In other countries, it depends on how sophisticated the installation is. If it is “just landfill,” then animals could get to it. If the owners want to collect the gas from it, then it loses something. In some parts of the world (Europe, particularly) as much trash as possible seems to be burned. The purpose of this is to produce electricity, in some cases. The IEA calls one of its groupings, “Renewables plus trash.”

            • Mark says:

              You and your global thinking 🙂

      • zenny says:

        I have stopped giving to the food bank…They do not want pork and beans Spam is a NO NO I give everything to seniors housing it is a one stop drop and they say thank you.

  3. ravinathan says:

    Gail, this guy cites you a couple of times.
    : https://www.scribd.com/book/364164648

    • Thanks! This is the same report that Baby Doomer mentioned a day or two ago. It is, Peak Industrial Output and the Limits to Growth as a Consequence of Depleting Natural Resources by: Dr Simon Michaux (2017).

      This is a report Simon Michaux put together for a company that burns trash to make electricity, I believe in Germany. The client had been hoping that fossil fuel prices would go up, making the operation more competitive financially; when prices went down instead, the client wanted to know if they should just forget the burning trash for electricity. (Or perhaps it is some other type of recycling, but it is definitely trash that they are using.) The report brings together a lot of things written by a lot of different people (including me) on related subjects. He is saying, in effect, we still have a major problem. It just doesn’t look like it right now. Don’t give up now. Keep on with your operation of burning trash.

      I have corresponded with Michaux a little; I have never met him in person. He brings some insights from a slightly different direction; in particular, he has been involved with mining and depletion of minerals. The report has quite a few interesting things in it.

  4. Fast Eddy says:

    Dick’s Sporting Goods Inc. seems a little too eager to get the Black Friday party started.As far back as November 5, the chain was sending email blasts declaring “Black Friday NOW!” and promising up to 50 percent off certain purchases.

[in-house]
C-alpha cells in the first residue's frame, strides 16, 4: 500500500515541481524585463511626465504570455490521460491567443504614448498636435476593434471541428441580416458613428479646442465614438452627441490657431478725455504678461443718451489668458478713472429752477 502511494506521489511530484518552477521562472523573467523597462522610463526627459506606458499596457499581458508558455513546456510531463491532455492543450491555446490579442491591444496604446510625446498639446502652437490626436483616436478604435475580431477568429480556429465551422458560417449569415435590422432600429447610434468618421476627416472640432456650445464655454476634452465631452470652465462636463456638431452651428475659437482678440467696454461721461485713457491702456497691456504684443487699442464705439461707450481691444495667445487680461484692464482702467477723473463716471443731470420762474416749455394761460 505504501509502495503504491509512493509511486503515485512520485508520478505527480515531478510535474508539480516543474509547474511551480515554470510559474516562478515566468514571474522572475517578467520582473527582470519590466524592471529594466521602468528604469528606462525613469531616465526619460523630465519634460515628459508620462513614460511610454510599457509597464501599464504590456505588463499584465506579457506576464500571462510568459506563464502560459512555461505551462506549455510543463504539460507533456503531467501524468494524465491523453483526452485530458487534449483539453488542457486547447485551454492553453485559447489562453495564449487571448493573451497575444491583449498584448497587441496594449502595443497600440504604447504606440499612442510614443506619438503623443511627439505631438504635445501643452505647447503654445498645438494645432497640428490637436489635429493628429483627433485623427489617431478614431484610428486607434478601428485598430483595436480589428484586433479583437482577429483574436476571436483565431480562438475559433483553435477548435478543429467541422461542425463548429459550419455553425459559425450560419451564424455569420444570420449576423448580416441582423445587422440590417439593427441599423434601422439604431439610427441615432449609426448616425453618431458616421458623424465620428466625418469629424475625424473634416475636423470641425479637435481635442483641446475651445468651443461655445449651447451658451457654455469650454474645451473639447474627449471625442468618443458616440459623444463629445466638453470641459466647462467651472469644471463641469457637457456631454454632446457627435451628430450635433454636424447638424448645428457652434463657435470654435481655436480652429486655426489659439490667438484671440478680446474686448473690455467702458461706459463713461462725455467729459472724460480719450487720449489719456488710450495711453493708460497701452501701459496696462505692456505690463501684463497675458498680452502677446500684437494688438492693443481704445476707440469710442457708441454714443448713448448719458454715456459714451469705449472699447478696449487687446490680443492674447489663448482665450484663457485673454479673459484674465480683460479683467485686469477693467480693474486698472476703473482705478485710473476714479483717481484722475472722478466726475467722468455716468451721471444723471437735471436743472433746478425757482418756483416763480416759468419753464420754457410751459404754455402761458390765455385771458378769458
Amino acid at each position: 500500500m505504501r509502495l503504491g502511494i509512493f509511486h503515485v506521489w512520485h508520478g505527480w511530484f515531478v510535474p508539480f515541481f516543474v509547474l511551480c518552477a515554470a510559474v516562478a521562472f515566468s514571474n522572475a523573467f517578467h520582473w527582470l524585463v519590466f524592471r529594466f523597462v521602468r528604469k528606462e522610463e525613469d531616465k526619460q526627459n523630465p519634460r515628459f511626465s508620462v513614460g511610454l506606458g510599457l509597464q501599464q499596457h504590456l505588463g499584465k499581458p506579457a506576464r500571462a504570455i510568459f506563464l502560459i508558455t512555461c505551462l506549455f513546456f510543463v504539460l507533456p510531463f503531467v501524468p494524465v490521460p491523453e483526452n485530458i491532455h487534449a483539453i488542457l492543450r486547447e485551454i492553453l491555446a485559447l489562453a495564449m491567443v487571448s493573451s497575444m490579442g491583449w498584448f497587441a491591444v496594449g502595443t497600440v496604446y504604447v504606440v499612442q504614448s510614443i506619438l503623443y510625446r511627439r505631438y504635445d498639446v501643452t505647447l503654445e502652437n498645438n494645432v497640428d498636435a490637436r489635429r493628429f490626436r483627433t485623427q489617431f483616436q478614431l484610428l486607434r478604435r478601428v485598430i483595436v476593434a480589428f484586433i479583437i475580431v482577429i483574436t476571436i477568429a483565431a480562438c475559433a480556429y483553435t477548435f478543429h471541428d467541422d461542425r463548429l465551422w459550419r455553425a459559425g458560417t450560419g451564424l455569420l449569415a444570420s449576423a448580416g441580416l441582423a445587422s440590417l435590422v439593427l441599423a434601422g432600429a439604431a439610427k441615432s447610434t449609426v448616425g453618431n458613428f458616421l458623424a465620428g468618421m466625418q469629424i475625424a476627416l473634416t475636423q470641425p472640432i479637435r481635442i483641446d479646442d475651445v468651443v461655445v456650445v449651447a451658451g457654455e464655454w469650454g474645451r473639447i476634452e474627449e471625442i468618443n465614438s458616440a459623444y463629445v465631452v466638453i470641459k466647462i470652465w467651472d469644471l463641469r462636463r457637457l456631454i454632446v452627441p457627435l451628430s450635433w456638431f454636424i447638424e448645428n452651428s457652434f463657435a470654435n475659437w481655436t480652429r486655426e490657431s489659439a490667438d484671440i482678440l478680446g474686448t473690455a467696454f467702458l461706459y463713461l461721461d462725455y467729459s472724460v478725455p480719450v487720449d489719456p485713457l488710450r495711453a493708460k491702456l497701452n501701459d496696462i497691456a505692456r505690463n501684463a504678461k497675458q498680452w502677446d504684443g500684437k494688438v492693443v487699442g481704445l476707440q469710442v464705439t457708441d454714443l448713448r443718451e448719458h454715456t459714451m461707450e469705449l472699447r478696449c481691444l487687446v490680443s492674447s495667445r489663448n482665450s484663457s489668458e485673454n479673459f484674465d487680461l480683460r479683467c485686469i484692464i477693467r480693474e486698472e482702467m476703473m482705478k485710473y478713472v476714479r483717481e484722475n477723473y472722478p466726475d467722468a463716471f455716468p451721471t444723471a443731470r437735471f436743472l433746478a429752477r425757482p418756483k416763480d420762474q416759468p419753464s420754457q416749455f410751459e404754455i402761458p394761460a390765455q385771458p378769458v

In a press release earlier this month, Dick’s trumpeted it would bring “the excitement and savings of Black Friday to customers earlier than ever this year.”In the current shopping environment, such a promotional strategy should only be seen as one thing: an act of desperation.

    The earnings report Dick’s released on Tuesday made clear why it’s running scared. The retailer said same-store sales fell 0.9 percent compared to a year earlier, only the third such decline in eight years.


    Another retailer than looks to be going down.

    • Jesse James says:

      DIcks might want to reinstate the sale of semi auto rifles. It might up their sales a bit.
      I honestly don’t see how the local Dicks here in town stays open. No one in it…very pricey space…

      • Ours has recently expanded, and added “Field and Stream” to its logo. I haven’t been inside to see the changes needed. It didn’t make much sense, because Cabella’s opened a year or so ago, not too far away.

  5. Davidin100millionbilliontrillionzillionyears says:

    chance to make big bucks shorting Tesla!!!!!!!!!!!!!!!!!


    or just some good free entertainment, watching the train wreck.

    Schadenfreude lives!


    47 days left in 2017 so…

    BAU tonight, baby!

    • I see:

      “Put it this way,” Chanos said. “If you wouldn’t be short a multi-billion-dollar loss-making enterprise in a cyclical business, with a leveraged balance sheet, questionable accounting, every executive leaving, run by a CEO with a questionable relationship with the truth, what would you be short? It sort of ticks all the boxes.”

      He said the company is burning more than $1 billion in cash each quarter and will have a harder time tapping the capital markets if and when Musk leaves.

      I especially like the statement, ” CEO with a questionable relationship with the truth.” It sounds a lot better than liar.

  6. Baby Doomer says:

    Try to imagine one day the TV signal cuts out. “Standby”. Gunshots go off in the distance. You go to buy some groceries and some of the shelves are empty, then half of the shelves, then most of the shelves. Feeling hungry, desperately trying to grow a garden in the backyard at the last minute. Worrying about security constantly. You see an abandoned police car. People with guns riding by on bicycles hauling supplies in cart covered with tarp. You see a dead body on my way to look for food out in town. Eventually far right groups fill the social and political vacuum, then far left groups react. Then violence. Everyone has something to say and they’re shouting it on the unkempt street corners getting into fights.Can’t get on Reddit, can’t get on Google search – the mighty internet has fallen…

    • Fast Eddy says:

      It is hard to imagine … normalcy bias gets in the way….

      If anyone wants to imagine what this looks like I strongly suggest a quick visit to a place where this has happened – at least to some degree…

      I’ve seen a Lite version of this in Jakarta during the financial crisis in 1998 — utter utter desperation – no vehicles on the highway – you kept the windows closed when you had to stop the car….